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Thursday, January 26, 2023

The big bang: Yucatán divided over holiday fireworks

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Carlos Rosado van der Gracht
Carlos Rosado van der Gracht
Born in Mérida, Carlos Rosado van der Gracht is a Mexican/Canadian blogger, photographer and adventure expedition leader. He holds degrees in multimedia, philosophy and translation from universities in Mexico, Canada and Norway. Sign up for the Yucatán Roundup, a free newsletter, which delivers the week's top headlines every Monday.
The aftermath of a 2016 pyrotechnics explosion in San Pablito Market in Tultepec, north of Mexico City. Photo: Creative Commons

Controversy has surrounded the decision by Yucatán’s state government to award 340 permits for the sale of pyrotechnics during the holiday season.

While many have argued on social media that the use of pyrotechnics is a fun tradition, others have expressed their discontent arguing that the dangers and noise caused by such explosives far outweigh peoples right to a “good time.”

In theory, the production and sale of any explosives in Mexico is tightly regulated. But tragedies involving explosions at clandestine factories has become a predictable yearly occurrence. According to the newspaper El Universal, 241 people in Mexico lost their lives and another 894 were injured in accidents involving pyrotechnics from 2013 to 2018.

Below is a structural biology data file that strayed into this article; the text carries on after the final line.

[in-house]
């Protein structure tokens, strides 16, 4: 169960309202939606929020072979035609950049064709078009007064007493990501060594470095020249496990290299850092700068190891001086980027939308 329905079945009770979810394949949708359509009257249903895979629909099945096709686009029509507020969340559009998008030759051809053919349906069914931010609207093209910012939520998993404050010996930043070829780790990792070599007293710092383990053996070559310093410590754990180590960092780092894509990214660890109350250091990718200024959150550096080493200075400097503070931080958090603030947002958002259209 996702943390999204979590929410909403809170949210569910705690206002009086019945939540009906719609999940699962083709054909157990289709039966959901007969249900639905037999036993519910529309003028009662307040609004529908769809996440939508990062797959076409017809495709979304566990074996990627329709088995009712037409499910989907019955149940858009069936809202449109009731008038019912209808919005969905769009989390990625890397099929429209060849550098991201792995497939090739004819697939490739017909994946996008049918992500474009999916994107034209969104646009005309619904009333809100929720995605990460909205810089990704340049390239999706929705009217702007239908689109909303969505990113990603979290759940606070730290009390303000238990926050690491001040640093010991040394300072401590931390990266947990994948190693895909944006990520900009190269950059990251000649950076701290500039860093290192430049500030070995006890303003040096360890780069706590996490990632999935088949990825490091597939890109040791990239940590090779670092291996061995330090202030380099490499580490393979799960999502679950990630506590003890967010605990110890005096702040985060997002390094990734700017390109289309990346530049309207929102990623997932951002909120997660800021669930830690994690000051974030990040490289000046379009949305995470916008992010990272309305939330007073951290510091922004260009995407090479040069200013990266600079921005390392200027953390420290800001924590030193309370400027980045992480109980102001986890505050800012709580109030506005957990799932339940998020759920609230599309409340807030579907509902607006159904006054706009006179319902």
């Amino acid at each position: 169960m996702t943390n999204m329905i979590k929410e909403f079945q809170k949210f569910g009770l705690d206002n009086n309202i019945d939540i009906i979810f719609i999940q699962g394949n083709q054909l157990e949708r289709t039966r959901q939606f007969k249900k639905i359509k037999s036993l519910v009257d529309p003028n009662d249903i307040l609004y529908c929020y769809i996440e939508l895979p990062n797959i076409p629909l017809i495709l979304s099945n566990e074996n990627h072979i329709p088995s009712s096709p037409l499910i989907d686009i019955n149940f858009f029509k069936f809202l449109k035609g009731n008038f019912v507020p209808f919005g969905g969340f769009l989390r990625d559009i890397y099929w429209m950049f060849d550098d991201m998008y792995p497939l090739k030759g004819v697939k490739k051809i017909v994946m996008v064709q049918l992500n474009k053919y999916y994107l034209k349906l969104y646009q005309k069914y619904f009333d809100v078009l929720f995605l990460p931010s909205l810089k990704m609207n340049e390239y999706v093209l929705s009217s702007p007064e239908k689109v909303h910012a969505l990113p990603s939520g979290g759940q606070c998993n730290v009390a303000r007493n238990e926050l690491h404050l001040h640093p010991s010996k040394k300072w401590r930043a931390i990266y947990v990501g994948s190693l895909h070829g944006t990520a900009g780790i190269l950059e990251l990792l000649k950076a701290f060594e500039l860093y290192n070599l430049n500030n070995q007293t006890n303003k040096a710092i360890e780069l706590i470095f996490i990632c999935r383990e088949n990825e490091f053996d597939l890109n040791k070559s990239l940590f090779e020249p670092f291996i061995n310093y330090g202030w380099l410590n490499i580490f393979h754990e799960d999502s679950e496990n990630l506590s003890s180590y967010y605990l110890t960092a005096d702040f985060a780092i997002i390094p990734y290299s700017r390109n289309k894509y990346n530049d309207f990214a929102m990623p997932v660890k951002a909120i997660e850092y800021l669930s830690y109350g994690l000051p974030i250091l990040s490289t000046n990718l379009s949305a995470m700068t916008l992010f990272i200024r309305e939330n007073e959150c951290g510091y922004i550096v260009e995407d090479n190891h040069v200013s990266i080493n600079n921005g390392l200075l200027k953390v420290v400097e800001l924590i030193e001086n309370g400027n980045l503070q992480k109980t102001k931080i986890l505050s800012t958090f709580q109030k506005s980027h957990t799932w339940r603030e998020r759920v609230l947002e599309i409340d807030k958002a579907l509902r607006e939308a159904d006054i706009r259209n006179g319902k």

Pyrotechnic devices in Mexico are usually one of two types: fireworks designed to be shot upwards and explode in the sky and firecrackers such as petardos and palomas, intended to be thrown by hand. The latter are made by compressing small amounts of gunpowder into a tightly wrapped vessel made of newspaper or rope. They are known to be capable of causing severe injuries, particularly when exploding near someone’s hands or face.

Many in the city of Kanasín have decried the decision to continue to allow the use of pyrotechnics, noting the accident on Dec. 21, 2019, which killed one person and gravely injured three children.

Related: Keeping your dog calm when the fireworks go off

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